WHY WOULD ANYONE WANT TO ADD TO A FAMILY'S GRIEF AND SUFFERING? IT DOESN'T MAKE SENSE
Clarence D. McSwain, a 31-year-old Seargant First Class in the U.S. Army, lost his life in the service of his country June 8 during his third tour of duty in Iraq. An improvised explosive device (IED) detonated near his convoy vehicle in Baghdad. McSwain, from Meridian, Mississippi, will be remembered tomorrow nearly 50 miles away in Laurel, where a number of family members live.
Needless to say, his family already misses him greatly, and is grieving at their loss. This native Mississippian grieves with them, and prays for his family and friends as they remember with the knowledge that they will be together again soon in a much better place.
So why, in God's name, does a group of so-called Christians from a Kansas Baptist church want to attend military funerals to protest and hold up signs saying "Thank God for Dead Soldiers" and disrupt the family's time for rememberce?
The group, from Westboro Baptist Church of Topeka, Kansas, has announced they are coming to Laurel to protest Saturday near where McSwain's funeral will take place. This small band, which has made their presence known at military funerals across the country, say that the soldiers died because of what they call America's tolerance of gays and lesbians.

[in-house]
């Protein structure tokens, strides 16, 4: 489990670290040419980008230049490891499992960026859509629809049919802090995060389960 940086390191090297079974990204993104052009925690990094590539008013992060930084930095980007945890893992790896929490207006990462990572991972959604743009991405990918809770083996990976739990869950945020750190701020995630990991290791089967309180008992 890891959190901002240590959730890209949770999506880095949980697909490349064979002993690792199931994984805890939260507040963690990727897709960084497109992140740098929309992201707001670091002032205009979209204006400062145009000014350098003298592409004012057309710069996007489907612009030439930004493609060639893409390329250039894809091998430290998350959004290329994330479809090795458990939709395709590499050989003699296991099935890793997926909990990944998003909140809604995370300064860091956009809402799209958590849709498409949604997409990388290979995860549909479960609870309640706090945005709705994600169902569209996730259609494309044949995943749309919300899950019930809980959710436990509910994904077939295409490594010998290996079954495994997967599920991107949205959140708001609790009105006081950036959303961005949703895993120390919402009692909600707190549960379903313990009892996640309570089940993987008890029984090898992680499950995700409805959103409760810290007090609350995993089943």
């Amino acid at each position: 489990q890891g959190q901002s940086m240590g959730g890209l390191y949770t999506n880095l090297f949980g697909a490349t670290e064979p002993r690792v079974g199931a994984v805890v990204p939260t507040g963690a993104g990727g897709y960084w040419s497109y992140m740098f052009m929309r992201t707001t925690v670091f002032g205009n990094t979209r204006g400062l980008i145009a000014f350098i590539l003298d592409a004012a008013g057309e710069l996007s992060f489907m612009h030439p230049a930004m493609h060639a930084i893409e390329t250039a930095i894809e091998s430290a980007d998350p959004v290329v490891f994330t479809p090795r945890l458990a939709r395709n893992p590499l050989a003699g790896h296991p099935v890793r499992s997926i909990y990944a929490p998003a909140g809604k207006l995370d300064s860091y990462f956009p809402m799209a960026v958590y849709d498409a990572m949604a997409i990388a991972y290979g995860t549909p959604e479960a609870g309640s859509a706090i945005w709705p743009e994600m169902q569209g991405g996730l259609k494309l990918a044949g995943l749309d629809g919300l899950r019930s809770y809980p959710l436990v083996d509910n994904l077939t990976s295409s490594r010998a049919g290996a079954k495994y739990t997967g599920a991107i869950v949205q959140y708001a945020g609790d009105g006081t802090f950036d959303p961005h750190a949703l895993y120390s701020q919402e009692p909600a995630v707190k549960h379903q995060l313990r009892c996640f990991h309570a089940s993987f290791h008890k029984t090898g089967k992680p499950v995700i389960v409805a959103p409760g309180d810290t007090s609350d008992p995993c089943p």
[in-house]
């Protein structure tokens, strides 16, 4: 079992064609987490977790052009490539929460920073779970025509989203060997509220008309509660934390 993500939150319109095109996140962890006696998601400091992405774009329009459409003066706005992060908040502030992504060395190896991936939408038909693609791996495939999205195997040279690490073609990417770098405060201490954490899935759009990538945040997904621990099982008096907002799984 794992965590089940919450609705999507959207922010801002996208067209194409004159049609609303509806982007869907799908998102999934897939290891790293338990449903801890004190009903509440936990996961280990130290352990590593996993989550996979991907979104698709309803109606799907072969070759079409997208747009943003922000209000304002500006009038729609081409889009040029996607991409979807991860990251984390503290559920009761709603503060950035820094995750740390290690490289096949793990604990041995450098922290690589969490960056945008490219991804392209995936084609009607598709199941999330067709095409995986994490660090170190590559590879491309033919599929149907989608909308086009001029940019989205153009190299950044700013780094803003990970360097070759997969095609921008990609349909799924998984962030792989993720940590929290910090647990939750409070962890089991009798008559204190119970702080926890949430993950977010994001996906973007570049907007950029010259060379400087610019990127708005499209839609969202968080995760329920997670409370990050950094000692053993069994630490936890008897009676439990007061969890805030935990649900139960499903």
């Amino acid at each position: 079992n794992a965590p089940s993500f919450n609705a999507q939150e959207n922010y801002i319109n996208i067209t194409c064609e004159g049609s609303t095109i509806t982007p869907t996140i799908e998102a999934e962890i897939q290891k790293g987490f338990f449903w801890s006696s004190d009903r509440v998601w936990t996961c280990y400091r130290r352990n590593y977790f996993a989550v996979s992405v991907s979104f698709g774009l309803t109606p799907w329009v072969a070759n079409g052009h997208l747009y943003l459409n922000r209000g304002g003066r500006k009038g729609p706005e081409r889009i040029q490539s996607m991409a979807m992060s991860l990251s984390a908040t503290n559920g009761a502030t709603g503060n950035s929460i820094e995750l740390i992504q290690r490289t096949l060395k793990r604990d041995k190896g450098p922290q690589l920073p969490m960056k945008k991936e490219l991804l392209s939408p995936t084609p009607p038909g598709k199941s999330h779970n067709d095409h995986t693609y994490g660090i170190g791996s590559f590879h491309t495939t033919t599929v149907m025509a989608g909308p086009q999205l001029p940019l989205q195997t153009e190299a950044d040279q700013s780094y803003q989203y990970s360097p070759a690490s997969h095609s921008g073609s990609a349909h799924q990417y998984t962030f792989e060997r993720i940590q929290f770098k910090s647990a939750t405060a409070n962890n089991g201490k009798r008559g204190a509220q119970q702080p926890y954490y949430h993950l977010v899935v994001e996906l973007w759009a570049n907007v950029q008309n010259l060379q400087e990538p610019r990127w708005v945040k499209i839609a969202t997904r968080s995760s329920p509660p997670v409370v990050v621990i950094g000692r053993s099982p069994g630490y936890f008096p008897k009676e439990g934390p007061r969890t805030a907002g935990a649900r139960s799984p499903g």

Friends, I strongly believe in the right of people to protest and publicly present their views. However, this church group steps way over the line. It simply shows no class whatsoever, and only shows disrespect to the fallen soldiers and their families who are trying to cope with the loss of a fallen husband, brother, son, and friend.
Thankfully, the federal government has passed a law prohibiting demonstrations at national cemetaries, and many states have or are considering laws setting a minimum distance from the gravesite from which such protests must remain. While they concede the Constitutional right for citizens to demonstrate, it allows families the privacy and respect they need and deserve at a very difficult time.
The Patriot Guard Riders have alerted Laurel police that members of their organization would attend to show their support for the family and protect them from the Westboro protests, which have included shouting anti-gay epithets and signs saying, among other things, "You're Going To Hell!"
It sounds as though the Westboro congregation, which mostly consists of members of the pastor's family, has been focusing more on the somewhat harsher language as found in the Old Testament. Maybe they need to read more from the teachings of Jesus about things like forgiveness and love.
UPDATE - 06/24/2006 - 07:25 PM ET: The Hattiesburg American noted on it's Web site this afternoon that the Westboro Baptist group were no-shows at Sgt. McSwain's rememberence service. The Patriot Guard Riders lined up 103 motorcycles along Queensburg Avenue in Laurel near the church in respect and in case the Kansas congregants appeared.